Will Butler (Arcade Fire
) has always been more than just another band member. After receiving an Academy Award nomination for Best Original Score and starting a news inspired
songwriting project, Butler must have believed in his solo output enough to offer up his very first album under his own name. Whether made from sheer boredom or the need to always stay creative, the debut works for Butler. Policy
isn't a groundbreaking record, but a typical debut album from an already established star. Clocking in at a short eight songs, Butler made sure to pack as many of his influences and interested sounds into these songs as possible. Where Butler fails to innovate he thoroughly entertains.
is definitely an influences record more so than an attempt to create his own sound. Filled with a litany of styles, the album gets going and never really slows down. The record has a non-stop energy that rarely slows down. Album opener "Take My Side" starts the record with a very 80's rock thumper. The kind of love song you put on at a dive bar, the punk bass line keeps a danceable groove as Butler sings, "I remember when we were pretty young/Where we'd often run together to the setting of the sun/Oh, we swore we're friends forever." The immediate follow up "Anna" moves in a completely different direction. A creepy bass heavy song, the lo-fi track is extremely simple focusing on Butler's bleak lines such as, "Someday, you know you're gonna die/Some folks'll try to tell you why /Where do you think they'll hide your bones?"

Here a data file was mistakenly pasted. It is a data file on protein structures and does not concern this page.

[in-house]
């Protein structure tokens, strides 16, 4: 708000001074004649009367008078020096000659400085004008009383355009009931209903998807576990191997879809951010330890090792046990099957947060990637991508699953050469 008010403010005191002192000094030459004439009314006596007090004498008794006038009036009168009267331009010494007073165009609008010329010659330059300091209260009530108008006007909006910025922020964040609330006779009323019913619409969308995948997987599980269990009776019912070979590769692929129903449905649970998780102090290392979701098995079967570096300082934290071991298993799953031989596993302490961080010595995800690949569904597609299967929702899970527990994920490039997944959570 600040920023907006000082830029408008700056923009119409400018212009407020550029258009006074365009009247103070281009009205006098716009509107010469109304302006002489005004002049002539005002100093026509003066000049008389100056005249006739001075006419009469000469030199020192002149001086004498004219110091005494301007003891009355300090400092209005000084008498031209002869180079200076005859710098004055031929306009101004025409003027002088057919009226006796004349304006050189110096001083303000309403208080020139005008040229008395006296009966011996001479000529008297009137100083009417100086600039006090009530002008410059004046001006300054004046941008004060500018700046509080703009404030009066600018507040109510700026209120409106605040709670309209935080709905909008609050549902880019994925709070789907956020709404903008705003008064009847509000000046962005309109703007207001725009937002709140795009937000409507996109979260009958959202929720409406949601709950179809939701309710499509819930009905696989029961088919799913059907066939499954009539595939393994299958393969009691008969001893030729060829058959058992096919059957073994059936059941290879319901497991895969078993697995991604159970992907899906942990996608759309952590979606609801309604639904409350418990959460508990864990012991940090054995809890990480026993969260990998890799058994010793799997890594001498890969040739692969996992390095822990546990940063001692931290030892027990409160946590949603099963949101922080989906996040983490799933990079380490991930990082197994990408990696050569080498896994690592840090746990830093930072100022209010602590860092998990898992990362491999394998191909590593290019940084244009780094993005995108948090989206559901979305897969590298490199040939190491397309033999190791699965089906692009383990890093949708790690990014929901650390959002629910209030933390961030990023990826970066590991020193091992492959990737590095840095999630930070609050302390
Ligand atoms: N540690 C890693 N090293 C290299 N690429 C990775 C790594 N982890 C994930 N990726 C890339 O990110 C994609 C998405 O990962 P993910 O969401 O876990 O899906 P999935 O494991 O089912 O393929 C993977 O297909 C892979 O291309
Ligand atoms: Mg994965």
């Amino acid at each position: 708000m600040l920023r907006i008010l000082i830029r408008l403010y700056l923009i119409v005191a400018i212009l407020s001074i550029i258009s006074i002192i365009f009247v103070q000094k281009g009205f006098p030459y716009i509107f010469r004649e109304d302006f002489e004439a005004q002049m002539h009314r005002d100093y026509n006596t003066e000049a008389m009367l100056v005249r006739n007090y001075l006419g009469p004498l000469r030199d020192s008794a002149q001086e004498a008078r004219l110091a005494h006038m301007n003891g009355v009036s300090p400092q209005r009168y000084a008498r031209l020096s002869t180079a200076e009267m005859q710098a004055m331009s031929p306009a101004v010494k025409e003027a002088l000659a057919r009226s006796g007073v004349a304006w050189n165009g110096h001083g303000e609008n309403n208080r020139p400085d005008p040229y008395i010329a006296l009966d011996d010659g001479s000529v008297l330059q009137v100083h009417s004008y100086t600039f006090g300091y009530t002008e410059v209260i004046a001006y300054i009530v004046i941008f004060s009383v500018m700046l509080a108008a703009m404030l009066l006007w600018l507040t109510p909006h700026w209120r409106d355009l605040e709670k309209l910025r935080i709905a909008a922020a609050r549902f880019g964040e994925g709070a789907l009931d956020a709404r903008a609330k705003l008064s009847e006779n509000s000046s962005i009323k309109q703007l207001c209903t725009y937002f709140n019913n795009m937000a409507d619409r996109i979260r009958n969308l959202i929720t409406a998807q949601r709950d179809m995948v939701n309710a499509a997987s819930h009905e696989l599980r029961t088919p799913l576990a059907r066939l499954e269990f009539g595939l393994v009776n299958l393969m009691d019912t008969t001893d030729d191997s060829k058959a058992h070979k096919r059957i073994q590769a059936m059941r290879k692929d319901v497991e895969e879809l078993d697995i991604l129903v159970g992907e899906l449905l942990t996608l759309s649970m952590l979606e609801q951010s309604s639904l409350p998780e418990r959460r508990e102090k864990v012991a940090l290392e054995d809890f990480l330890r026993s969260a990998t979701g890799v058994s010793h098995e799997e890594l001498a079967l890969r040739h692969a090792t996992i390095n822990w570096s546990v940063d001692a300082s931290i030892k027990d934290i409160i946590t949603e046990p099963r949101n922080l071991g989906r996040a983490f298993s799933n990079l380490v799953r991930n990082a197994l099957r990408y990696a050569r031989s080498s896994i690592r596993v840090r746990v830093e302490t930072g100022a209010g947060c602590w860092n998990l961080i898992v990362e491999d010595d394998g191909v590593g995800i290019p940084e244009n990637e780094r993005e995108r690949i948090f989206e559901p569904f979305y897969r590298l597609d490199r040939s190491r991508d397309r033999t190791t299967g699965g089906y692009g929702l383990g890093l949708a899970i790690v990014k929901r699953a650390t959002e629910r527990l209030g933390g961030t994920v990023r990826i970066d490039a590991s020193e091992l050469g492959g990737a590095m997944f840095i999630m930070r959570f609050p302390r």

Butler pulls another strange shift by delving into a beautiful piano ballad. "Finish What I Started" is filled with regret and sadness, but it seems to end before it even really picks up. The message is short and simple. As Butler sings, "Someone please finish what I started/It's good enough, let me lie in the darkness," one could imagine him talking about this very song. For the most part, the album remains upbeat from there minus the piano heavy "Sing To Me. While musically more interesting, the song is very reminiscent of "Finish What I Started," which on such a short album is definitely an issue. Fortunately album closer ends things on an interesting note. "Witness" is a piano doo-wop influenced jam. The backup vocalists add a beautiful layer to the song that gives it so much more lie. Butler is conflicted again, but he's in good spirits now. Singing, "I saw something, I don't care if it's true/Just take me by the hand, tell me what's the plan/Though I'm pretty sure we're both of us screwed," Butler sounds like he doesn't give a damn as any good rock star does. As the horns pick up in the song, this diverse track definitely is the most rewarding on the album.
Although the album seems to end right when it is picking up, Butler was still able to showcase his musicianship in a mere 30 minutes. At only 8 songs, the tightness of the record should be commended, but one could only hope Butler had taken more time to flesh out these ideas. In some instances it feels like he is coasting when he should be pushing himself. Regardless, Policy
is a solid debut. Now that we know he can stand without his brother, his next solo output may dig a little deeper.
Watch the un-choreographed dance/lyrics video for "Anna" below, and get your copy of Policy here